4. From your professional experience, why is it important for an artist to hire a social media manager or delegate someone else to maintain their online presence?
Social media managers serve as gatekeepers for artists when maintaining an online presence is necessary. These gatekeepers essentially act as stress managers and assist with minimizing cyberbullying and other negative impacts on their mental health. For all the good, social media now makes artists who were once unavailable unless we purchased tickets to concerts, accessible with a click and 280 characters. A social media manager can assist in making sure their exposure, whether positive or negative, is limited.
5. It’s no secret that artists are handed everything they could ever want to perform, including things that are not good for them. Also, we hear so often of artists hospitalized for exhaustion. Why is it important for talent to know when to say “no”? What would you say to those who are afraid to say “no” for fear they’ll lose their spot?
I completely agree that sometimes the culture of celebrity comes along with access to new vices that may not be great for the artist. It is times like this when “no” has to serve as a complete sentence. Often times, people feel the need to explain their “no,” but you must remember that you can decline just as quickly as you accept any offer. It is good practice to understand what drives your fear in saying “no.” Are you worried that “no” means you aren’t a team player? Do you think that “no” will make you replaceable? “No” doesn’t have to be harsh, but it is a boundary. Clinically and interpersonally, boundaries are for you, not for others.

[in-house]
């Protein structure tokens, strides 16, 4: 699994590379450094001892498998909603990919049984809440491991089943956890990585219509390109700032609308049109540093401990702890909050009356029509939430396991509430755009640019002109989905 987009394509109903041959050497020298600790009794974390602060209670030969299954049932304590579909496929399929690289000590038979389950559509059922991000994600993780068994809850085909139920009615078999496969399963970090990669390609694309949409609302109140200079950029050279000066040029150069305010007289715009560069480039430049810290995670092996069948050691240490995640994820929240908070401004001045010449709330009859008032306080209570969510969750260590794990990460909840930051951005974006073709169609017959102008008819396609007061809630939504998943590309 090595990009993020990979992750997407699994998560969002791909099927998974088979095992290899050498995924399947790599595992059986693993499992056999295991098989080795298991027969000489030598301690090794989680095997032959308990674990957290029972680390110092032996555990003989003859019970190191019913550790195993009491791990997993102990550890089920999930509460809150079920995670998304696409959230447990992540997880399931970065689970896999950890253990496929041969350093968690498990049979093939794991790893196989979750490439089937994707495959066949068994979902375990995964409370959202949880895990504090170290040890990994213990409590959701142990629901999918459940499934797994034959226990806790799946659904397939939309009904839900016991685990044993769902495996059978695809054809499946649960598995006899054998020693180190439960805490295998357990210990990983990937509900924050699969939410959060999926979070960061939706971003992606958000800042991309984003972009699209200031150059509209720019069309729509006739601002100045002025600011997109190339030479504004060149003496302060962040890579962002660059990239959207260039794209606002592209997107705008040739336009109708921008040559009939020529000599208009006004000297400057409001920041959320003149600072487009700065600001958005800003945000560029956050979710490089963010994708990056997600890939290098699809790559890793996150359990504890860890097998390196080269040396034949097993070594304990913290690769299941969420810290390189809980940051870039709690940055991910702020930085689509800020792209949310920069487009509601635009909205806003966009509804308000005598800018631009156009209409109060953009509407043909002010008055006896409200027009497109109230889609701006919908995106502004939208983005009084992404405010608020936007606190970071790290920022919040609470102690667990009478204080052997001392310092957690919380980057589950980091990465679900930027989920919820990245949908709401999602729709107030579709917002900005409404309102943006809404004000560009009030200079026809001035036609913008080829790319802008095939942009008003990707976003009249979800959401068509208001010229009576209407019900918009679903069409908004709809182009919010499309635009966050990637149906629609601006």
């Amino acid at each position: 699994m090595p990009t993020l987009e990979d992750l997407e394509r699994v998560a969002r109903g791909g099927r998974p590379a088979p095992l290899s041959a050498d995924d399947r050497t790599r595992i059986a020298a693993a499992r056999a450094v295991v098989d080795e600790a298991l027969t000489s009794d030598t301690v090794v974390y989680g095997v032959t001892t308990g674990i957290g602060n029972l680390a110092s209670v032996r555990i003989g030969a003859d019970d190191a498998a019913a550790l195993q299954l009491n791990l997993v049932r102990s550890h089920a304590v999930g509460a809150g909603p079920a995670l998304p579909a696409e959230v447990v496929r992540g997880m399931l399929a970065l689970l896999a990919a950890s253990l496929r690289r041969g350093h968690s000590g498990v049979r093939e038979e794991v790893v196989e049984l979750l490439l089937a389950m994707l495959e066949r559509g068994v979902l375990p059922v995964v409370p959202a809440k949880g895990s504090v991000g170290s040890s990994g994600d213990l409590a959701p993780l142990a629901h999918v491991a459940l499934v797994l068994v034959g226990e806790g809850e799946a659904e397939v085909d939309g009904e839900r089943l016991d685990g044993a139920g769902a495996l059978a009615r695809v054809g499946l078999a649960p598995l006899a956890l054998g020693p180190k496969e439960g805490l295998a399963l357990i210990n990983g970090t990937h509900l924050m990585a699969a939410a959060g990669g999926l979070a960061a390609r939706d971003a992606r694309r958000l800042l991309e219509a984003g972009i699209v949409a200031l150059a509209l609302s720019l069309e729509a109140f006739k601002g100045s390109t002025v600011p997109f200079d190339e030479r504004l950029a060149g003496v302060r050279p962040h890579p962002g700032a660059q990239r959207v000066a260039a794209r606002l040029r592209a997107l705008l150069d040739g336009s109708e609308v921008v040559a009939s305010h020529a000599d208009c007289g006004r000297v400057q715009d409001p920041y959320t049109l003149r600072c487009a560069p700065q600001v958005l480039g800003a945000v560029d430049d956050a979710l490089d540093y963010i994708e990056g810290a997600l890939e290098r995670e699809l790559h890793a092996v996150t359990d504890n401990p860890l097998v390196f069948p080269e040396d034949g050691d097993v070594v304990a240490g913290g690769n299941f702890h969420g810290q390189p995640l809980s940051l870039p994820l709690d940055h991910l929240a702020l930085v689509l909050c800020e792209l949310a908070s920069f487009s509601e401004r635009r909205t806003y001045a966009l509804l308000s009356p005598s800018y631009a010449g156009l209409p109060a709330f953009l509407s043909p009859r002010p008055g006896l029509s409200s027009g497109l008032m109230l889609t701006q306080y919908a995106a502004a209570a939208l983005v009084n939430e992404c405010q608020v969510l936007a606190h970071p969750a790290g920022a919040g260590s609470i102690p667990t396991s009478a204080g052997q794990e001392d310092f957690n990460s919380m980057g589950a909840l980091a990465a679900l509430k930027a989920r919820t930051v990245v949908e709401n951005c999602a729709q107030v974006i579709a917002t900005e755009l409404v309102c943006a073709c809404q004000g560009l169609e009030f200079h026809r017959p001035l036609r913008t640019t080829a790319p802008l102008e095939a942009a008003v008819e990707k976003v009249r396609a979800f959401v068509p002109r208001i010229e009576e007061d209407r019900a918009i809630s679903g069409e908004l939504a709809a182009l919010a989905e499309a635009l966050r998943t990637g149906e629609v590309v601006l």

6. How important is it for an artist to be selective with who they keep in their space? How can they navigate maintaining relationships they had before the fame/money and the new people who come around after? What is discernment and how do you apply it?
Whether a celebrity or an everyday citizen, everyone needs to constantly evaluate the company they keep and the relationships that they maintain. For artists, this can be especially difficult so discernment plays a huge part. Identifying the behaviors of those around you before you were famous is the first step. If you didn’t trust this person with your secrets before, they may not be a great person to engage with at a close level now. If you couldn’t trust your family or friend with finances before, this may not be the time to experiment. Discernment is the nudge to evaluate if care and courtesy are contingent.
7. Why is it important for an artist to have the right professionals around and how do they select the right business coach, therapist or life coach?
It is important to have people around you who present opposition. In entertainment, there are many people who will tell you “yes” even if they don’t believe in your vision, so it’s hard to find people you can trust and who want nothing from you in return. As a therapist, my clients’ wellbeing is most important. We are non-bias sounding boards and don’t stand to reap anything because we have to maintain confidentiality. It is great to check in with someone about the stress often associated with being an artist based on the many roles they serve. Therapists, business coaches and life coaches can support to have a more well-balanced version of you, which subsequently makes you a more balanced person and artist.
Shanelle Clay is a Licensed Professional Counselor (LPC) in Washington DC, Minnesota and Pennsylvania. She is a doctoral candidate studying counseling education and supervision and works as the clinical director for Onyx Therapy Group, which is a Black-owned and operated private practice in DC, Md. and Pa. Her research topics include racial stress, clinical supervision for Black women and trauma interventions.